Reserve Bank of Australia (RBA) kept interest levels unchanged at record low of 0.25% and the bank's statement language was less pessimistic than before because of the gradual opening of the economy.
In the statement issued today, the bank indicated that it will maintain the cash facility program as long as necessary.
RBA Governor Philip Lowe said the bank was ready to increase government bond purchases if necessary to ensure three-year yield stability around 25 basis points.
Lowe added that the Australian economy, which is valued at a $ 2 trillion, is experiencing its biggest contraction since 1930 this quarter, but the bottom of the curve is expected to be lower than previous expectations.
These expectations are due to the noticeable decline in infection cases, the easing of restrictions on closings and signs indicating the stable working hours in May.
Lowe noted that monetary and financial support may continue for some time. "Market operations will continue to support the high levels of liquidity in the Australian financial system," he said. "The outlook for normalcy and the expected speed of recovery remains unclear."
He also said that "the pandemic is likely to have a long-term impact on the economy."
Official data released earlier showed that Australia posted a record current account surplus in the last quarter as strong export prices and lower imports boosted growth in a timely manner.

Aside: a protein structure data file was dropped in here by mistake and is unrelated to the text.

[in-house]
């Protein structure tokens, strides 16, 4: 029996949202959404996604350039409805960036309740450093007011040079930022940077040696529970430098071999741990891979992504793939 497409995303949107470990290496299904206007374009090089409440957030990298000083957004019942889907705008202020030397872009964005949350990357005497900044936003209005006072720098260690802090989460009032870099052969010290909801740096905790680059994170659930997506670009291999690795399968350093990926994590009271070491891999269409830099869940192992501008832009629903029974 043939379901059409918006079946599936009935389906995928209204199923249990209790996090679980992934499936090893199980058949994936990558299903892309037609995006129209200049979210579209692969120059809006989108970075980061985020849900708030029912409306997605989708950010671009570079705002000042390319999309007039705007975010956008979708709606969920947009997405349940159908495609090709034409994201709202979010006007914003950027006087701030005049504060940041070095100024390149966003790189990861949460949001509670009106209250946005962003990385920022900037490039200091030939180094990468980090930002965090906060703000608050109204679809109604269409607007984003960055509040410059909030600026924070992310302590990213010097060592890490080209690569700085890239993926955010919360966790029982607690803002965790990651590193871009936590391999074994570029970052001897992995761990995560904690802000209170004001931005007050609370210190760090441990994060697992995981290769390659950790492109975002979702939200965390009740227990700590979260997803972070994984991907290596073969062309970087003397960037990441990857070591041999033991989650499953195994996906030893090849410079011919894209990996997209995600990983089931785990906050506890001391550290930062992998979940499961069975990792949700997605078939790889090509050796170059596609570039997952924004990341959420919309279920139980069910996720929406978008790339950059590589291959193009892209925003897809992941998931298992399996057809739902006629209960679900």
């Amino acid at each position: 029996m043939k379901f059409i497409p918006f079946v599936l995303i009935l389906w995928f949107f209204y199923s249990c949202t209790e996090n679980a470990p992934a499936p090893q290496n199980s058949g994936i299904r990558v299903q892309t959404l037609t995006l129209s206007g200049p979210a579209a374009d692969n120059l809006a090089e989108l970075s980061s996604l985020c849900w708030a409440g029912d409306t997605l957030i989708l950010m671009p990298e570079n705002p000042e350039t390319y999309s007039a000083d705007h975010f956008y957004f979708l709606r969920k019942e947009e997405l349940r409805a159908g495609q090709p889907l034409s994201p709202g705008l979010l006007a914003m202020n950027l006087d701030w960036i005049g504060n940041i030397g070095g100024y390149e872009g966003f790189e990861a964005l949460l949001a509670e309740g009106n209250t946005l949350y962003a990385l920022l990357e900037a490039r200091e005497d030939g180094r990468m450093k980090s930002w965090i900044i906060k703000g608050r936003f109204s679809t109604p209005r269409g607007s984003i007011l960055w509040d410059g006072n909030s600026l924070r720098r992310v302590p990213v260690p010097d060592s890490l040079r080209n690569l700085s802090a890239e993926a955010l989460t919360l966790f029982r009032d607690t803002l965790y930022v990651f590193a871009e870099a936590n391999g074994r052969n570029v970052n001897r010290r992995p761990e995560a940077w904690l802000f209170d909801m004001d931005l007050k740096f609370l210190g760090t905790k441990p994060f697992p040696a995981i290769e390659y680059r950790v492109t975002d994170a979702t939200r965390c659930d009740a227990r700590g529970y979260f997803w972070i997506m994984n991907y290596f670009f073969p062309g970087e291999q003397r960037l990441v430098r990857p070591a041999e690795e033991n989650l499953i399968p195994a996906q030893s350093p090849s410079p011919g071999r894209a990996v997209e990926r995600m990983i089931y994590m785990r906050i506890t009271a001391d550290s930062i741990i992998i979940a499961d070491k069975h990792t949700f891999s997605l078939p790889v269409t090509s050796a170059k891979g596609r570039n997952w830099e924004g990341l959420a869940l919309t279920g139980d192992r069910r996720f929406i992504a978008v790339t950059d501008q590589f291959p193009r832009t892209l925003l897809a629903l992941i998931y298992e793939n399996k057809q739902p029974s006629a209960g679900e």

Earlier in the day, Australian data showed that the current account index recorded 8.4 billion, while expectations stabilized to record 6.3 billion compared to the previous reading revised by 1.7 billion.
Tomorrow, markets will closely watch GDP data for the first quarter of the year and some expect growth not to shrink in this period as previously feared.
The Bank expects GDP to shrink by 10% in the first half of the year.
In a related context, a Reuters poll showed that there is a possibility of A $ 2 trillion shrinking by 0.3% in the three months ended March, the first quarterly decline in 9 years. The survey also showed that annual growth is expected to slow to 1.4% compared to 2.2% in 2019.
The Australian government and reserve had pledged to spend a $ 250 billion to avoid an economic recession that could result from an outbreak of the Coronavirus.
Many of the monetary facilities are expected to end in September, but Morrison said there is potential for further support.
As of 10:55 GMT, the
Aussie dollar extended its advance versus its U.S. counterpart at 0.6869, the
highest since January 13.